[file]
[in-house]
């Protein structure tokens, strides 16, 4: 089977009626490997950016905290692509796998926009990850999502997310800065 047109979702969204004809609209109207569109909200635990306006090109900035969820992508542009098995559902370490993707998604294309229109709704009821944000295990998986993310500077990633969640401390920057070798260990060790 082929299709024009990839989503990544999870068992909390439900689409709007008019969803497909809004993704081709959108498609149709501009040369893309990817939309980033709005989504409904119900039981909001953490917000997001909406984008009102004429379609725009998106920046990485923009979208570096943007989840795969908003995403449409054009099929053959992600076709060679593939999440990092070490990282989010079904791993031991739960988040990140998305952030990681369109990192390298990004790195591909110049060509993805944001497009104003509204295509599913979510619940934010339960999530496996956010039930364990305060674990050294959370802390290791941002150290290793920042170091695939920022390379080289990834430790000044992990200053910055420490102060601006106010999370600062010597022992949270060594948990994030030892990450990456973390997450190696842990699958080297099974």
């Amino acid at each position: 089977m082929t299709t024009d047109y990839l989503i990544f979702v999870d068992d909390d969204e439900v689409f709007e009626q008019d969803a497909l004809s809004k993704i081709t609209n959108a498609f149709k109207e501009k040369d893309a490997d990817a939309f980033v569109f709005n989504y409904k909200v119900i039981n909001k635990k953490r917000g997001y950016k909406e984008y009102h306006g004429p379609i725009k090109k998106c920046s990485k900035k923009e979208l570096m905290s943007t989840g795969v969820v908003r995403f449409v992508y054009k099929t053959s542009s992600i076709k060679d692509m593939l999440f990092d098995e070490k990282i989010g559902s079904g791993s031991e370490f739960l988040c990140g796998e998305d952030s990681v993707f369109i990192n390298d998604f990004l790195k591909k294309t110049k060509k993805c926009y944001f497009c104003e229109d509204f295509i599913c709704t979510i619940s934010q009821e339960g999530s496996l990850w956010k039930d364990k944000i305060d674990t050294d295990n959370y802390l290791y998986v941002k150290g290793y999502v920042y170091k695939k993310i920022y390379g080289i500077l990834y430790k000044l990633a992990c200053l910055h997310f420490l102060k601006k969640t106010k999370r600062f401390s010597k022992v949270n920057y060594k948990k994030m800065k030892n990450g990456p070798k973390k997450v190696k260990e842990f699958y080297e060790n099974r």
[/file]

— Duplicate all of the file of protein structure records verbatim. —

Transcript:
[in-house]
């Protein structure tokens, strides 16, 4: 089977009626490997950016905290692509796998926009990850999502997310800065 047109979702969204004809609209109207569109909200635990306006090109900035969820992508542009098995559902370490993707998604294309229109709704009821944000295990998986993310500077990633969640401390920057070798260990060790 082929299709024009990839989503990544999870068992909390439900689409709007008019969803497909809004993704081709959108498609149709501009040369893309990817939309980033709005989504409904119900039981909001953490917000997001909406984008009102004429379609725009998106920046990485923009979208570096943007989840795969908003995403449409054009099929053959992600076709060679593939999440990092070490990282989010079904791993031991739960988040990140998305952030990681369109990192390298990004790195591909110049060509993805944001497009104003509204295509599913979510619940934010339960999530496996956010039930364990305060674990050294959370802390290791941002150290290793920042170091695939920022390379080289990834430790000044992990200053910055420490102060601006106010999370600062010597022992949270060594948990994030030892990450990456973390997450190696842990699958080297099974």
């Amino acid at each position: 089977m082929t299709t024009d047109y990839l989503i990544f979702v999870d068992d909390d969204e439900v689409f709007e009626q008019d969803a497909l004809s809004k993704i081709t609209n959108a498609f149709k109207e501009k040369d893309a490997d990817a939309f980033v569109f709005n989504y409904k909200v119900i039981n909001k635990k953490r917000g997001y950016k909406e984008y009102h306006g004429p379609i725009k090109k998106c920046s990485k900035k923009e979208l570096m905290s943007t989840g795969v969820v908003r995403f449409v992508y054009k099929t053959s542009s992600i076709k060679d692509m593939l999440f990092d098995e070490k990282i989010g559902s079904g791993s031991e370490f739960l988040c990140g796998e998305d952030s990681v993707f369109i990192n390298d998604f990004l790195k591909k294309t110049k060509k993805c926009y944001f497009c104003e229109d509204f295509i599913c709704t979510i619940s934010q009821e339960g999530s496996l990850w956010k039930d364990k944000i305060d674990t050294d295990n959370y802390l290791y998986v941002k150290g290793y999502v920042y170091k695939k993310i920022y390379g080289i500077l990834y430790k000044l990633a992990c200053l910055h997310f420490l102060k601006k969640t106010k999370r600062f401390s010597k022992v949270n920057y060594k948990k994030m800065k030892n990450g990456p070798k973390k997450v190696k260990e842990f699958y080297e060790n099974r």